Details zur Publikation
|DOI / URL||Link|
|Titel (primär)||Multifactorial airborne exposures and respiratory hospital admissions — The example of Santiago de Chile|
|Autor||Franck, U.; Leitte, A.M.; Suppan, P.;|
|Journal / Serie||Science of the Total Environment|
|POF III (gesamt)||F11; T42;|
|Keywords||Respiratory health effects; Hospital admissions; Airborne pollutants; Multiple exposures|
Our results provide evidence for respiratory effects of combined exposure to airborne pollutants in Santiago de Chile. Different pollutants account for varying adverse effects. Ozone was not found to be significantly associated with respiratory morbidity.
High concentrations of various air pollutants have been associated with hospitalization due to development and exacerbation of respiratory diseases. The findings of different studies vary in effect strength and are sometimes inconsistent.
We aimed to assess associations between airborne exposures by particulate matter as well as gaseous air pollutants and hospital admissions due to respiratory disease groups under the special orographic and meteorological conditions of Santiago de Chile.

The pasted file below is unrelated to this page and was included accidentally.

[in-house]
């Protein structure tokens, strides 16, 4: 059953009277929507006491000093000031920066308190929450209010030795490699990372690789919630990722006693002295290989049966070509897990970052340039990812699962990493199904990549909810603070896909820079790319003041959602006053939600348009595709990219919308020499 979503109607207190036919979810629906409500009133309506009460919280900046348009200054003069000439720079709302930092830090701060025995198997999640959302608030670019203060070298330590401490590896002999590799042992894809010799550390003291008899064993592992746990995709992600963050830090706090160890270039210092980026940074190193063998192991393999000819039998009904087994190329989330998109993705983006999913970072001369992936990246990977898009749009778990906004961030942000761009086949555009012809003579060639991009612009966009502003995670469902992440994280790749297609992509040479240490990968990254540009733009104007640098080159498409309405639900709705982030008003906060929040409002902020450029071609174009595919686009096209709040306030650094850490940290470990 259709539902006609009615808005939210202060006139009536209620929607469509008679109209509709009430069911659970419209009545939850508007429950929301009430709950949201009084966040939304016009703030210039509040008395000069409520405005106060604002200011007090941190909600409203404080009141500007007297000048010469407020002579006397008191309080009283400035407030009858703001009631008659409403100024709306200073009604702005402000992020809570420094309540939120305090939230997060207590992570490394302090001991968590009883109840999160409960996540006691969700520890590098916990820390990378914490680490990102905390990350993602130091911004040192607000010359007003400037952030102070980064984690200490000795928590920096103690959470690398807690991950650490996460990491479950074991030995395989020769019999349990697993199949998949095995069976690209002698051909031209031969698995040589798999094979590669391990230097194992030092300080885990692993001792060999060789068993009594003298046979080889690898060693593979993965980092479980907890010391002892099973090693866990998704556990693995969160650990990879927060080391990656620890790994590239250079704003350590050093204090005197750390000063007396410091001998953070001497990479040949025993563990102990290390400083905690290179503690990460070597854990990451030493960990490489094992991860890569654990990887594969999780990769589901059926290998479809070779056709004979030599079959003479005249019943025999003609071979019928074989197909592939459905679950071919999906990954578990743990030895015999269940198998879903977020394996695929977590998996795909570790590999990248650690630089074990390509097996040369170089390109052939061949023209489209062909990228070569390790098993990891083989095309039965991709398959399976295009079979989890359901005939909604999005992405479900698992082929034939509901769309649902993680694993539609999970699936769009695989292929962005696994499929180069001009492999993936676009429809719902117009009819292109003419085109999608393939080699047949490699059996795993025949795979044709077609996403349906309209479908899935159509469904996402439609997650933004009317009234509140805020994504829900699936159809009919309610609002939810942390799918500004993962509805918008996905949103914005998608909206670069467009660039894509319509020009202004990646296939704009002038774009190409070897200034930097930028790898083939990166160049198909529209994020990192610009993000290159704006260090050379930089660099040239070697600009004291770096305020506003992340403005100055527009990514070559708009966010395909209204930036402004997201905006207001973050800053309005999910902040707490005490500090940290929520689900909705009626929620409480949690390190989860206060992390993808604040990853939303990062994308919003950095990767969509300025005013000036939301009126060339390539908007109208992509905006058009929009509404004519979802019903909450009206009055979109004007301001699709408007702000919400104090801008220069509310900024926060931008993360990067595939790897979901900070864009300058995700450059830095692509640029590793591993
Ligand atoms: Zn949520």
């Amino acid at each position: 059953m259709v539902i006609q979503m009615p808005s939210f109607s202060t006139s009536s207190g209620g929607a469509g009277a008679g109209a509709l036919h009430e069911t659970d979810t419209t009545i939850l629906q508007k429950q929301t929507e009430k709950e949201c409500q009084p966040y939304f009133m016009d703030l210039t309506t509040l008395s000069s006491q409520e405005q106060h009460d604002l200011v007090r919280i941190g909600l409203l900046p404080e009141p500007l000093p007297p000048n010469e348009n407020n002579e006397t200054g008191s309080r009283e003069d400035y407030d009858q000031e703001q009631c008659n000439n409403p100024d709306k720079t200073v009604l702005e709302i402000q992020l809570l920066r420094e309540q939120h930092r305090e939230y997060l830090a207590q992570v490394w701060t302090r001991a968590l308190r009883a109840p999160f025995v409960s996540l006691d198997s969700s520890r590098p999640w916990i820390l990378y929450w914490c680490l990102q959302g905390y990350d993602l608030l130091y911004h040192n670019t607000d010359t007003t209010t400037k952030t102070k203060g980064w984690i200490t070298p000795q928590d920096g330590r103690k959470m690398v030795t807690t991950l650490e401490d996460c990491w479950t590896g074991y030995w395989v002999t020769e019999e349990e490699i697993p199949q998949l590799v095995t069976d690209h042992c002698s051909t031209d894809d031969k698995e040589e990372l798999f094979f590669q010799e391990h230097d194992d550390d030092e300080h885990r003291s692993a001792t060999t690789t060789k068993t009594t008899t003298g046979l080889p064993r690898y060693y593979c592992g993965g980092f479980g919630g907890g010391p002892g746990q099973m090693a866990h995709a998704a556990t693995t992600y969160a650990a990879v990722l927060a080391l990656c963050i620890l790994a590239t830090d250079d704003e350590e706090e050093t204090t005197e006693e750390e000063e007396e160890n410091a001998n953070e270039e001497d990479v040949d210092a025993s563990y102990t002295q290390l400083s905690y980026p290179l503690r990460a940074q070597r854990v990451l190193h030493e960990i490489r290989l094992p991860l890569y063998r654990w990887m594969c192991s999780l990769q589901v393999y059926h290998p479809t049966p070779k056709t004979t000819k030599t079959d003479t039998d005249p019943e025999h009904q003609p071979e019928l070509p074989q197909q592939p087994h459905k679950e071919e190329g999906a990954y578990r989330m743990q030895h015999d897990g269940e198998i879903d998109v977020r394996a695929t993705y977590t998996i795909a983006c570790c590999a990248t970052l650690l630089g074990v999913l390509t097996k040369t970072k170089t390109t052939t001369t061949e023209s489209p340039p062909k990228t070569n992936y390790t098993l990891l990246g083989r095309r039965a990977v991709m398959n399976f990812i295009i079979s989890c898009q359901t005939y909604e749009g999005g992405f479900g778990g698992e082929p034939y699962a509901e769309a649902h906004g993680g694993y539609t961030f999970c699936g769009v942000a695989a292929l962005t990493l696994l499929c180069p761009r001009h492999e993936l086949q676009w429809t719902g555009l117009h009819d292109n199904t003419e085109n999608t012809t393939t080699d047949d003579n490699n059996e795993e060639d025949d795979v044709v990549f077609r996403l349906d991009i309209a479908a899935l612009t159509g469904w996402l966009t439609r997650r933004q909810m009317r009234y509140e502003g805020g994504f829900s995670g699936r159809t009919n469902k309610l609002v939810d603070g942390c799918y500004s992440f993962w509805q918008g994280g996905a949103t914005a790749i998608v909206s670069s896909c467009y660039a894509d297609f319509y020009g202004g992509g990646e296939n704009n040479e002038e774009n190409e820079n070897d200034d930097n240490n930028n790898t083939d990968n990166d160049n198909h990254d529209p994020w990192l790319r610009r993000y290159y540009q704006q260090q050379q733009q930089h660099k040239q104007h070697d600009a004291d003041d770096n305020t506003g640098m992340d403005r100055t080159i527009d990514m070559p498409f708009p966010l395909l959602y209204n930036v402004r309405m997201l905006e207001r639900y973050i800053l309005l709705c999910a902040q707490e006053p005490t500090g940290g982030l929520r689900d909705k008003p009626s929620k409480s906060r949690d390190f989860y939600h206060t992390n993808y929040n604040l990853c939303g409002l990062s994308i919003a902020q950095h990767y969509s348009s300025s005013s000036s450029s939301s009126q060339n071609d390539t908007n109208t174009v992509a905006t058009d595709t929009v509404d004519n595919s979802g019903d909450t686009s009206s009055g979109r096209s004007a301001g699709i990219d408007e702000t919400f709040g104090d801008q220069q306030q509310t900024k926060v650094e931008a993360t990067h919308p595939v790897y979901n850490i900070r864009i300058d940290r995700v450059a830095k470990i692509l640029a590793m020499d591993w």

The study was performed in the metropolitan area of Santiago de Chile during 2004–2007. We applied a time-stratified case-crossover analysis taking temporal variation, meteorological conditions and autocorrelation into account. We computed associations between daily ambient concentrations of carbon monoxide (CO), nitrogen dioxide (NO2), particulate matter (PM10 and PM2.5 — particulate matter with aerodynamic diameters less than 10 or 2.5 μm, respectively) or ozone (O3) and hospital admissions for respiratory illnesses.
We found for CO, NO2, PM10 and PM2.5 adverse relationships to respiratory admissions while effect strength and lag depended on the pollutant and on the disease group. By trend, in 1-pollutant models most adverse pollutants were CO and PM10 followed by PM2.5, while in 2-pollutant models effects of NO2 persisted in most cases whereas other effects weakened and significant effects remain for PM2.5, only. In addition the strongest effects seemed to be immediate or with a delay of up to one day, but effects were found until day 7, too. Adverse effects of ozone could not be detected.
|Franck, U., Leitte, A.M., Suppan, P. (2015):
Multifactorial airborne exposures and respiratory hospital admissions — The example of Santiago de Chile
Sci. Total Environ. 502 , 114 - 121